At this point, almost everyone has tasted or at least heard of kombucha. Heavily associated with health food stores and hipsters, it has broken into the mainstream and can be found almost anywhere now. It is no secret that we are a bit obsessed with kombucha over at Boochcraft. It is a central ingredient for our high alcohol kombucha and has been a source of inspiration for us since the beginning. In order to continue crafting the most delicious hard kombucha on the market, we want to take a step back and dive into the history of this amazing drink.
As we jump into this interesting history, keep in mind, that since this dates back to 200 BCE and there is a lot of information that has been lost and a ton of myth that has wound its way around its origins. We created an easy timeline for you to follow to get some of the key facts and establish a general history of how society enjoyed and evolved kombucha as a beverage with health benefits. So pop open your favorite flavor of Boochcraft and settle in for this journey that dates back thousands of years.
Legend states that Kombucha was originated during the Qin Dynasty, around 200 BCE. It is said that Emperor Qin Shi Huangdi was the first to make this fermented drink. It is well recorded that both tea and fermentation was widely popular in China at this time, so it is logical to believe that this is where Kombucha was first “discovered”.
A Korean doctor named, Dr. Kombu comes to Japan and presents what he calls “the elixir of life”. Dr. Kombu brought the beverage to the Japanese Emperor Inyoko during his travels and the emperor was so impressed with the fermented drink that he named it after the doctor himself. The term “cha,” meaning “tea” in Japanese, and was added to his name after discovering its enhancing properties. It is said that the tea was popular among the samurais and gave them a great deal of energy during battle.
Homemade kombucha is said to have saved a village from an epidemic. When a virus broke out in a rural area of Germany, researches were sent to find a cure. They came across a village near the infected area that seemed to be immune. It was concluded that a homemade kombucha remedy is what kept the villagers from falling ill.
Germany begins to accept and adopt Chinese medical practices. In Germany, kombucha is hailed for its probiotics and ability to boost the overall health of a patient. Dr. Rudolf Sklenar created renewed interest in kombucha in Germany when he used it in his practice to treat patients. He compared the health benefits to that of yogurt and used it often in his treatment plans.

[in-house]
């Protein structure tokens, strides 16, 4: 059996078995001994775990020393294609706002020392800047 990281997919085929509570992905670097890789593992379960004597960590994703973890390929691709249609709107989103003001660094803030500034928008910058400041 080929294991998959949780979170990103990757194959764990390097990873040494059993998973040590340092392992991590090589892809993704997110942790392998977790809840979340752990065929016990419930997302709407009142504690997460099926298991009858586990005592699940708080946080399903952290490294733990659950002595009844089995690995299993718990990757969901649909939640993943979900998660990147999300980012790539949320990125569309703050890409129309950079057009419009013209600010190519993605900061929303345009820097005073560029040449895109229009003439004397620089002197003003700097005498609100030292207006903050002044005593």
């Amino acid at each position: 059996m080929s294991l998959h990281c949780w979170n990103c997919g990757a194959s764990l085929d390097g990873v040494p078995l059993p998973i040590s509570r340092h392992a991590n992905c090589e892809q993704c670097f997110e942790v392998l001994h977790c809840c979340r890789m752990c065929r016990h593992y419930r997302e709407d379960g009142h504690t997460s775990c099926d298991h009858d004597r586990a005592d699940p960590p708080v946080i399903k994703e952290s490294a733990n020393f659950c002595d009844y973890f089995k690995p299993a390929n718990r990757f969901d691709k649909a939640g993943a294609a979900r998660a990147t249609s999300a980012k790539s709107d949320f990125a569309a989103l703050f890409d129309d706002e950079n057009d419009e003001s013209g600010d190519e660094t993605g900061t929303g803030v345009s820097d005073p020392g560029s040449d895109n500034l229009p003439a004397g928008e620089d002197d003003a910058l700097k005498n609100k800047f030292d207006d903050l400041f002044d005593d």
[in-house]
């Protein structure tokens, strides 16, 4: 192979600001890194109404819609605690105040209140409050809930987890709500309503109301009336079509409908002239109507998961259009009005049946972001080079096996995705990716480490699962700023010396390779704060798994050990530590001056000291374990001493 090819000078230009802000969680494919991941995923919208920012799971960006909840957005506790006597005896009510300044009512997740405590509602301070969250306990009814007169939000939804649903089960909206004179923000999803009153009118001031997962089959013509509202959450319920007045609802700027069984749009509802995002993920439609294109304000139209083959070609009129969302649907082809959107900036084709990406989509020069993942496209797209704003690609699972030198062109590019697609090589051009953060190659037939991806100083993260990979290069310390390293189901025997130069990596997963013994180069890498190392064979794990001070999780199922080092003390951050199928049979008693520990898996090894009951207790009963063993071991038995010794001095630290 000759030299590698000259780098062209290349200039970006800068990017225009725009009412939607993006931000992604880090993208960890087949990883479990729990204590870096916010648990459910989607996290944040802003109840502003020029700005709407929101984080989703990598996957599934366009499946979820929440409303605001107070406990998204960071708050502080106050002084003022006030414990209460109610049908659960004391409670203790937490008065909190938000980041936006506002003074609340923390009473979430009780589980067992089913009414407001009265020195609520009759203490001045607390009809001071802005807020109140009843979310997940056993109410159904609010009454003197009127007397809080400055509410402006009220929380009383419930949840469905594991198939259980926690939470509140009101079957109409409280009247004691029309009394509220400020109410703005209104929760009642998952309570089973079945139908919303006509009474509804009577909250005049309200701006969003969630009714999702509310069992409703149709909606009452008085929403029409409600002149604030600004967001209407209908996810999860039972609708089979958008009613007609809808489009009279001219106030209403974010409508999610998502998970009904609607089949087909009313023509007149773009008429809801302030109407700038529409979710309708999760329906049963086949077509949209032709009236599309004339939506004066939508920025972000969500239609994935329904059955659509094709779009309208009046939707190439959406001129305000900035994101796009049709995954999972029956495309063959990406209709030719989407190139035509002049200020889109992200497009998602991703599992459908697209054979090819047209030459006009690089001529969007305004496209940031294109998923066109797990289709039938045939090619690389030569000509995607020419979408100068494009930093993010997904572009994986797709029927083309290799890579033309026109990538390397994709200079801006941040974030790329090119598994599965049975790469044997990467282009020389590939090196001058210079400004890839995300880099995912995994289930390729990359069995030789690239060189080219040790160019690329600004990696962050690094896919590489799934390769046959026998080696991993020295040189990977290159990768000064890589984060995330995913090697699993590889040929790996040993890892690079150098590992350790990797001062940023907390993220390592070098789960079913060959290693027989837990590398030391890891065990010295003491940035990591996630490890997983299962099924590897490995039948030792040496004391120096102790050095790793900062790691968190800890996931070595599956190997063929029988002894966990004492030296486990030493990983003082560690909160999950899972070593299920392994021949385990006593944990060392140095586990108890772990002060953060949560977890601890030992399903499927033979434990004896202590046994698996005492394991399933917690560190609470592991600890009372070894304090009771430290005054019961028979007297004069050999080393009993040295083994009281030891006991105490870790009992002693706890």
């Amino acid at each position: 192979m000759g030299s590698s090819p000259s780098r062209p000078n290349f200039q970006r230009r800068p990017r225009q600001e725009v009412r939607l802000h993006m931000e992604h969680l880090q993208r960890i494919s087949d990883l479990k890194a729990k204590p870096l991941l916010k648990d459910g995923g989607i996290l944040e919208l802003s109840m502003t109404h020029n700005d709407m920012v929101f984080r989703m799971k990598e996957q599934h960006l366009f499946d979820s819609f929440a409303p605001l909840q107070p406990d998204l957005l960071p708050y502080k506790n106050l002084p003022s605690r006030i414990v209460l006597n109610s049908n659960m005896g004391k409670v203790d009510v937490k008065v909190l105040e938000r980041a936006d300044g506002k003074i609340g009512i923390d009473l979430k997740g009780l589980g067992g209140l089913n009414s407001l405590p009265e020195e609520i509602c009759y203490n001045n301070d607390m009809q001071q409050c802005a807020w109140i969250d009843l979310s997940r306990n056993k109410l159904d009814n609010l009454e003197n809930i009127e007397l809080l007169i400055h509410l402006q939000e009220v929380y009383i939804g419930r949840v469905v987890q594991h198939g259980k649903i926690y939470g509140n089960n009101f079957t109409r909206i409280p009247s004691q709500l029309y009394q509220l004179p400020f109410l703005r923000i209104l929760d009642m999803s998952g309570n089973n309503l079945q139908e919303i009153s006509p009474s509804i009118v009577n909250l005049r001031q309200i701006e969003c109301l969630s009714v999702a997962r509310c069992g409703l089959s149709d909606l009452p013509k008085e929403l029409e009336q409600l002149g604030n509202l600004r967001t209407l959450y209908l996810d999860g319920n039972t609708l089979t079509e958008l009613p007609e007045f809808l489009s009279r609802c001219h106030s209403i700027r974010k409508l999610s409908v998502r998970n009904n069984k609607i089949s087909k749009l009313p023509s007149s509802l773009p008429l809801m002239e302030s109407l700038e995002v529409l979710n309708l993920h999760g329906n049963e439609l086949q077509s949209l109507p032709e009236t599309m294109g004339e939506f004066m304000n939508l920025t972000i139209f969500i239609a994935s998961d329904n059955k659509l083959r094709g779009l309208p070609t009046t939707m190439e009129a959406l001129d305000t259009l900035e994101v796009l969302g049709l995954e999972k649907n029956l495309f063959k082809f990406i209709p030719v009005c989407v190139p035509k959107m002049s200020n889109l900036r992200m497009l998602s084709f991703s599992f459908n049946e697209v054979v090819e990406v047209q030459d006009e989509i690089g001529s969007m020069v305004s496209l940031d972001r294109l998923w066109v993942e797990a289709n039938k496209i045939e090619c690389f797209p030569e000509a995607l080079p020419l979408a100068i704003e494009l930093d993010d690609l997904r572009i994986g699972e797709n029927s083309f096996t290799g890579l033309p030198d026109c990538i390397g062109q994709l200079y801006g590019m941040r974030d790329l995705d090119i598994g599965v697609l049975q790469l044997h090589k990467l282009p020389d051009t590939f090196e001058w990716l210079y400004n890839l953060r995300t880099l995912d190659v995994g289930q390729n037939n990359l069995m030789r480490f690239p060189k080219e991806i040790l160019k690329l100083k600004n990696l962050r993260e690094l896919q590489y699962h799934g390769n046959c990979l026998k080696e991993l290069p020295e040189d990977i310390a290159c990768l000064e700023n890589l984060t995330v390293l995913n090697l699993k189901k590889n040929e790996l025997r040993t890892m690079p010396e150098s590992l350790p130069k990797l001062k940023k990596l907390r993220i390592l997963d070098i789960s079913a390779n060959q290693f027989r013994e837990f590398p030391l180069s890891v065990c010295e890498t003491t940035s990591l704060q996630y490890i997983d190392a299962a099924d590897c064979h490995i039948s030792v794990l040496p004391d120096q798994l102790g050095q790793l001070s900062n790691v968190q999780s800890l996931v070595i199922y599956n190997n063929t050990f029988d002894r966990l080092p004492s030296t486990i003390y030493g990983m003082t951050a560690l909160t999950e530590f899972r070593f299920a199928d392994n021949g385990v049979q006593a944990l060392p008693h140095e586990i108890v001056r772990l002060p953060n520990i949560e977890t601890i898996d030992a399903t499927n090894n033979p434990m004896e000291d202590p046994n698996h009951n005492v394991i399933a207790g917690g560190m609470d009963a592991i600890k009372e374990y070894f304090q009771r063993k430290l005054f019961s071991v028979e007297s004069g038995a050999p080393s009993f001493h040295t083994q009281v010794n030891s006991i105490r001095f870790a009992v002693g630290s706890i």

Kombucha began to reach more countries and extended to America for the first time. During World War I, there was a great deal of culture sharing between Germany, Russia, and the United States.
Due to rationing that took place during World War II, Europe could no longer afford kombucha. Sugar was a key ingredient to creating kombucha and it became increasingly difficult for Northern European countries to obtain it.
Kombucha gets its first major mention in an American publication. An article by The New York Times states, “The chemical is a fermentation product of a substance named kombucha, used by the native medicine men of Siberia and Manchuria as a cure and preventative for diseases of old age, such as hardening of the arteries. A sample of kombucha was obtained by Dr. Hermann in 1935 from Soviet scientists.”
Kombucha gains major popularity in California. It is used for its medicinal purposes and it coined “the grooviest tea around town”. It was common to brew kombucha at your own home and then share it with friends and family.
The Summer Olympics, held in Munich saw a resurgence of kombucha among the Soviet athletes. They claimed it was a performance enhancer and that it is rich in organic and amino acids, active enzymes, and polyphenols. The Soviet team went on to win 50 gold medals during these Summer Games.
Homemade kombucha techniques spread throughout hippie communities. This is also the time that the HIV/AIDS crisis breaks and kombucha is used as a medical elixir to help fight the epidemic.
America’s first kombucha brand was founded. After discovering kombucha’s effect on cancer during his mother’s fight against breast cancer, GT Dave established the first and largest kombucha brand in the industry.
Len Porizo, a kombucha enthusiast, coins the term SCOBY – the symbiotic culture of bacteria and yeast. This differentiated the mucus-like kombucha culture from the liquid kombucha tea.
For the first time, kombucha was offered on tap by tea brand, Aqua ViTea. This revolutionary movement inspired martinis, candies, ale, and more. Opening up kombucha to entire markets that it had never reached.
Kombucha is used for the first time to create a fabric that fashion designer, Suzanne Lee, used to create an entire line of clothes. Using the fermentation process to create nanofibers of cellulose that eventually form into a fiber that can be sewn into clothing.
California is introduced to high alcohol kombucha. Brewed locally with organic ingredients, Boochcraft offers an alternative to beer or wine. Kombucha has gained even more popularity and has extended its reach into mainstream circles. It is used for a wide variety of products and can be found in a ton of different places. More research is being done on it to further explore it’s health benefits and properties.
Kombucha has obviously had a long journey to become what it is today. Emerging from myths and legends it has steadily been revered as a powerful drink with multiple beneficial properties. Over at Boochcraft we are dedicated to honoring this one of a kind drink and creating the most delicious and nutritious hard kombucha on the market. We stand for quality and take pride in sourcing the best fair trade organic ingredients that guarantee you the best taste. We are honored to be a part of this incredible history and look forward to contributing to it for years to come.